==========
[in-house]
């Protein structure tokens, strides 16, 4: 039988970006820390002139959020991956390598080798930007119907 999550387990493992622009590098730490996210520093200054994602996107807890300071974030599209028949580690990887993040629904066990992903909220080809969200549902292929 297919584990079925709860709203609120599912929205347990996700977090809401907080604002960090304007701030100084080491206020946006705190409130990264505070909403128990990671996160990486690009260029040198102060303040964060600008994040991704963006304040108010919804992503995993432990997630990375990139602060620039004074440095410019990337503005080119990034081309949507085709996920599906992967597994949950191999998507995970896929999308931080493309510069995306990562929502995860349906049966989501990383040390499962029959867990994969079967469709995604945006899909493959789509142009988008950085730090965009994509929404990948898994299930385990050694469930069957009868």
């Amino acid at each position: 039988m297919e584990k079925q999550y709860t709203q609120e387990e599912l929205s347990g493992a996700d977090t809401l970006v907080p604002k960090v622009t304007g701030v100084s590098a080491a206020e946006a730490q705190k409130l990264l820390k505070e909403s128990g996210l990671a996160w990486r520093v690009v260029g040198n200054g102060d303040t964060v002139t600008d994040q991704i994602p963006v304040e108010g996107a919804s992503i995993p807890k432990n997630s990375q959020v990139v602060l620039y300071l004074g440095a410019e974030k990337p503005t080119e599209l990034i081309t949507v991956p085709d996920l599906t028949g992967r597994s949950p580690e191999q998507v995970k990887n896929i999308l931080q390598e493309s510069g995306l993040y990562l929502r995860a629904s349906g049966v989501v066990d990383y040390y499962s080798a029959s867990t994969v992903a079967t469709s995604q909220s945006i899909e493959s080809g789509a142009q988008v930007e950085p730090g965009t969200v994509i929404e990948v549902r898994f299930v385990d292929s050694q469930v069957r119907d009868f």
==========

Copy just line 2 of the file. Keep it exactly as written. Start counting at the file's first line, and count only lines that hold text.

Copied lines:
């Protein structure tokens, strides 16, 4: 039988970006820390002139959020991956390598080798930007119907 999550387990493992622009590098730490996210520093200054994602996107807890300071974030599209028949580690990887993040629904066990992903909220080809969200549902292929 297919584990079925709860709203609120599912929205347990996700977090809401907080604002960090304007701030100084080491206020946006705190409130990264505070909403128990990671996160990486690009260029040198102060303040964060600008994040991704963006304040108010919804992503995993432990997630990375990139602060620039004074440095410019990337503005080119990034081309949507085709996920599906992967597994949950191999998507995970896929999308931080493309510069995306990562929502995860349906049966989501990383040390499962029959867990994969079967469709995604945006899909493959789509142009988008950085730090965009994509929404990948898994299930385990050694469930069957009868």